New robot moves Amazon towards increased warehouse automation
The company says the new Sparrow robot is meant to reduce workplace injuries.
Last Thursday, Amazon announced the introduction of Sparrow, its first robotic system designed to identify, select, and handle millions of individual warehouse inventory items. At the same time, Sparrow supposedly minimizing employees’ repetitive tasks and improving worker safety.
Utilizing a combination of AI, computer vision, and a suction-cup “hand,” Sparrow is reportedly able to handling roughly 65 percent of all pre-packaged products available on Amazon’s website, according to the company’s own description. “Working with our employees, Sparrow will take on repetitive tasks, enabling our employees to focus their time and energy on other things, while also advancing safety,” reads Amazon’s official press release, which also describes the new system as “a major technological advancement to support our employees.”
As Business Insider reports, however, some workers are worried about their employer’s true motives behind Sparrow’s impending rollout. “[It] will take my job,” one warehouse worker told the outlet, who chose to remain anonymous for fear of company retaliation.
Amazon first introduced robots into its workforce in 2012, and has since deployed 520,000 robotic drive units globally capable of a variety of warehouse tasks. Sparrow will join the company’s previously announced Robin and Cardinal systems, both of which are meant to streamline and speed up warehouse tasks while supposedly freeing human laborers of mundane, repetitive, and often potentially dangerous responsibilities.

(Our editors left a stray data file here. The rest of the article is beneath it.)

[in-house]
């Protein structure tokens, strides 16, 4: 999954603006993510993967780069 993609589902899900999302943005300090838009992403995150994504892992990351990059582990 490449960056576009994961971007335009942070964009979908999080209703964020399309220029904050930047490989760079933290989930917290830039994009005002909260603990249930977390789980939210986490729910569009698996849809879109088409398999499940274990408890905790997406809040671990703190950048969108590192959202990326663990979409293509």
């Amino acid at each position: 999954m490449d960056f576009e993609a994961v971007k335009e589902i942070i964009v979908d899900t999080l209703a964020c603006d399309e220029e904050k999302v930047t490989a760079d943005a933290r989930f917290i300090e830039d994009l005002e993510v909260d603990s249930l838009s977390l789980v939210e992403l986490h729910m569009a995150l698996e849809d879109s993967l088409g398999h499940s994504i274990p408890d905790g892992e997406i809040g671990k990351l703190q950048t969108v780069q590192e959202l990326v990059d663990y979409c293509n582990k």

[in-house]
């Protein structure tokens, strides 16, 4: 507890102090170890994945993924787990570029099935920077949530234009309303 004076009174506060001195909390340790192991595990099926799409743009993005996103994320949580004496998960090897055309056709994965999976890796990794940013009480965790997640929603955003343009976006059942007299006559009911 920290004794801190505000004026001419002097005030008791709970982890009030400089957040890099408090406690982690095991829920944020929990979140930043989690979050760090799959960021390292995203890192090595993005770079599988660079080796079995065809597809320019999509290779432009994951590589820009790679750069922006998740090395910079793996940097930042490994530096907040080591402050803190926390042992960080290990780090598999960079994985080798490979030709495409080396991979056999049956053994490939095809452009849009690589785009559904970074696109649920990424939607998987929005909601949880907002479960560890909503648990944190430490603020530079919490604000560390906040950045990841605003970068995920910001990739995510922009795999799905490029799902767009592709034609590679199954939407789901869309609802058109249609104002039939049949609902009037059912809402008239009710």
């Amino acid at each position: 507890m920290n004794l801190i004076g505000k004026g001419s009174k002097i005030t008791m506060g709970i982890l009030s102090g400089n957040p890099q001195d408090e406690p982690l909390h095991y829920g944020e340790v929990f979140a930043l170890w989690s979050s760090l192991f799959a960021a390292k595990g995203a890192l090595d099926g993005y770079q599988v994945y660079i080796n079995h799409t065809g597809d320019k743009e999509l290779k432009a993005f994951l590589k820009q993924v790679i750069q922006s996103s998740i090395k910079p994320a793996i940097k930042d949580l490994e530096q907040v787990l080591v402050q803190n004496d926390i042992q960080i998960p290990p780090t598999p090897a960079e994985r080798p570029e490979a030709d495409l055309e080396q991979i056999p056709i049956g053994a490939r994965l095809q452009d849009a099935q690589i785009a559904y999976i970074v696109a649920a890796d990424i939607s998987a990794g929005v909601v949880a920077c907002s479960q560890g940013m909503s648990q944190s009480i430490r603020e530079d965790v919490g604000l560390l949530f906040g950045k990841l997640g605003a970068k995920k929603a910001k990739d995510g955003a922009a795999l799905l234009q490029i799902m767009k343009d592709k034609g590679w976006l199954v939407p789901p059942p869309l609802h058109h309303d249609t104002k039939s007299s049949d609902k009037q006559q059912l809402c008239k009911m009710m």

“Earth’s Best Employer” has a well-documented history of controversy. For example their on-the-job injury and fatality rates far surpass industry averages, and workforce turnover is so high that the company may “run out of prospective workers” in the US by 2024, according to one report. Although the company argues Sparrow’s imminent rollout will reduce the likelihood of warehouse workers hurting themselves while trying to maintain Amazon’s productivity quotas, some workers believe this could only exacerbate the existing issues. “They want you to compete with the robots. They want all the employees to compete with them. But who can win against a robot?” Mohamed Mire Mohamed, a former Amazon employee and current labor organizer, told Business Insider.
While Amazon claims its expensive interest in robotics will ultimately be a net positive for employees, critics argue the reality will be far more automation at the expense of actual human positions within the company. “Instead of providing high-quality jobs and addressing the safety crisis it has created in its warehouses and on our roads, Amazon is investing in ways to maximize profits to the detriment of working people,” a spokesperson for Athena Coalition, a grassroots coalition focused on Amazon, said in a statement provided to PopSci. “If Amazon were concerned with keeping workers safe, they would stop union-busting, pay livable wages, and end the invasive surveillance and punitive management practices that are the real cause of the corporation’s safety crisis.”
Earlier this morning, The New York Times also revealed that Amazon is planning on cutting an estimated 10,000 jobs from its overall workforce, primarily within its “devices organization… as well as at its retail division and in human resources.” With over 1.5 million employees across the globe, the layoffs would represent roughly less than 1 percent of its overall workforce.